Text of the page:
It was abolished on 31 December 2003 and replaced by the Workers Compensation Commission of New South Wales for most workers compensation matters. Jurisdiction in respect of the injury of police and miners was transferred to the District Court of New South Wales. The Compensation Court Judges all became District Court Judges at this time.
The Workers Compensation Act 1926 (NSW) expanded the role of workers compensation in the State. It introduced compulsory insurance for employers and it also established the first specialised workers compensation tribunal in Australia, being the Workers Compensation Commission of New South Wales.
The commission exercised both judicial and executive power. It was constituted with a judicial member and two lay members. The Commission also had the power to license and supervise the operations of insurers.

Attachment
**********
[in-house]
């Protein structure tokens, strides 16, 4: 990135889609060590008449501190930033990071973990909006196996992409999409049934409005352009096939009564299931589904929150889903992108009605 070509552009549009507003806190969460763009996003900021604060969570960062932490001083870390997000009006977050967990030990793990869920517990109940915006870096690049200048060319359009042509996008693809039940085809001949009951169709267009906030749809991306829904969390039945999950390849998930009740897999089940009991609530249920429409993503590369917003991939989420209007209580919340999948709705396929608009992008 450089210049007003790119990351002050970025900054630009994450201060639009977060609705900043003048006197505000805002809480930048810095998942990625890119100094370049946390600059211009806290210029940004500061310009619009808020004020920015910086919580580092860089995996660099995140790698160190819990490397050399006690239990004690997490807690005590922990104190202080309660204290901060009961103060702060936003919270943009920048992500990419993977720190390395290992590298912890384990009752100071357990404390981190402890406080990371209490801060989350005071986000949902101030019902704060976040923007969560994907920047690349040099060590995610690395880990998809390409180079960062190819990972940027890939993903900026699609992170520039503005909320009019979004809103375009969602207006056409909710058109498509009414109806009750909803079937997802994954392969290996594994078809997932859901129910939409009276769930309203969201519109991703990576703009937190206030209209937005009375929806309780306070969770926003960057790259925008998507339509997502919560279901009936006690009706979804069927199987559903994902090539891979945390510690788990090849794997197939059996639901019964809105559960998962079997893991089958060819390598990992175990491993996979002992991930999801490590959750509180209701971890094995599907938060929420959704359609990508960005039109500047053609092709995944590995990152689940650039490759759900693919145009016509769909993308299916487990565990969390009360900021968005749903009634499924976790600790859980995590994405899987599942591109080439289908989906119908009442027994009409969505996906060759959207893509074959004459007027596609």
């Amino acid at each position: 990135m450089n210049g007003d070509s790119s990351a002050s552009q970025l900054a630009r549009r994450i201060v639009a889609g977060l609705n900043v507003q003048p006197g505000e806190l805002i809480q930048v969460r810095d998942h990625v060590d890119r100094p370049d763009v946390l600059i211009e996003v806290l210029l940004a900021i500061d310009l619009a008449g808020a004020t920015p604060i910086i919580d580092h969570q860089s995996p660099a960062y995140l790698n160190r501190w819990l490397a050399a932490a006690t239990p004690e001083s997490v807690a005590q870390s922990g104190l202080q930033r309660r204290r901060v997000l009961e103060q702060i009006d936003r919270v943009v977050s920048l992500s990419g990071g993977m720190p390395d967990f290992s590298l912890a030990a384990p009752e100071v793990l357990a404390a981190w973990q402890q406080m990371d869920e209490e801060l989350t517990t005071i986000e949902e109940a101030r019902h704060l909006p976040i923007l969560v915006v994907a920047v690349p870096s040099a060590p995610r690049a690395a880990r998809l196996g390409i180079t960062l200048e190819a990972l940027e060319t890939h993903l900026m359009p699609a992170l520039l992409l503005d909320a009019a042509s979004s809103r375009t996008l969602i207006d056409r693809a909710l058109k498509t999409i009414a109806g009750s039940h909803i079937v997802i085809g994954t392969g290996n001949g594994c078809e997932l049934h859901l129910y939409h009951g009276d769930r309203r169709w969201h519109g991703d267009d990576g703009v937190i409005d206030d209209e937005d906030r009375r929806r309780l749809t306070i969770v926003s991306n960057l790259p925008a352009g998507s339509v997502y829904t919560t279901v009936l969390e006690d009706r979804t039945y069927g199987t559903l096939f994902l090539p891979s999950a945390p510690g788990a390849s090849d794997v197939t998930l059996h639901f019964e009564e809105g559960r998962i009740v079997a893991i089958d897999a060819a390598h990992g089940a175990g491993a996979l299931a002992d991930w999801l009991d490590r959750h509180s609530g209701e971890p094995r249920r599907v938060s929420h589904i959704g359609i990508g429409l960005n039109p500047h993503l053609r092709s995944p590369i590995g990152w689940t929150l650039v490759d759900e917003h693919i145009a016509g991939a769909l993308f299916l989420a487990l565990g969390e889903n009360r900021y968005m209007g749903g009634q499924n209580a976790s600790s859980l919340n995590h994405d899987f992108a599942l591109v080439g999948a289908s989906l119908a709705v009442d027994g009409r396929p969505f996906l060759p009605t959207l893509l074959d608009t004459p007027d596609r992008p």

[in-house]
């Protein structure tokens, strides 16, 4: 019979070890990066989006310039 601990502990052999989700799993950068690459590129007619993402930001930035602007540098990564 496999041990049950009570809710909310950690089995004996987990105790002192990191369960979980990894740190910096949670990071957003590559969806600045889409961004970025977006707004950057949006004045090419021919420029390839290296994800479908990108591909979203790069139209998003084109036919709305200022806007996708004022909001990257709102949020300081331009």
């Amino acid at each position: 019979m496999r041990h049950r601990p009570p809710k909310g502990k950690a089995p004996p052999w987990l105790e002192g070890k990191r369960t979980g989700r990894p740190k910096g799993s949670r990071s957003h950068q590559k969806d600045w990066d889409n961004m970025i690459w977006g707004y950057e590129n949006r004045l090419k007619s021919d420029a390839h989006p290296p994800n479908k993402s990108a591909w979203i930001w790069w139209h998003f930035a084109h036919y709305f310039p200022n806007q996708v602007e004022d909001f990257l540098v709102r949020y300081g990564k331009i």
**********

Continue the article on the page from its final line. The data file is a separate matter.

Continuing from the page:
In 1984, the Workers Compensation Commission was replaced by two bodies, the State Compensation Board of New South Wales and the Compensation Court of New South Wales. The Board took over administrative and licensing functions which the commission formerly had, and the Court continued to exercise the judicial functions.
The Chief Judge and the Judges of the Court could hear any claim before the Court. Commissioners were limited to hearing claims of less than $40,000.
A Principal Registrar and registrars of the Court could also be appointed.
1984 and Chief Judge of the Court 1984 -1994;
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Sep 20, 1996; RED BANK, N.JSep. 20--Paull Hubbard, the president of Driving Dynamics -- an advanced driver-training school based here -- likes...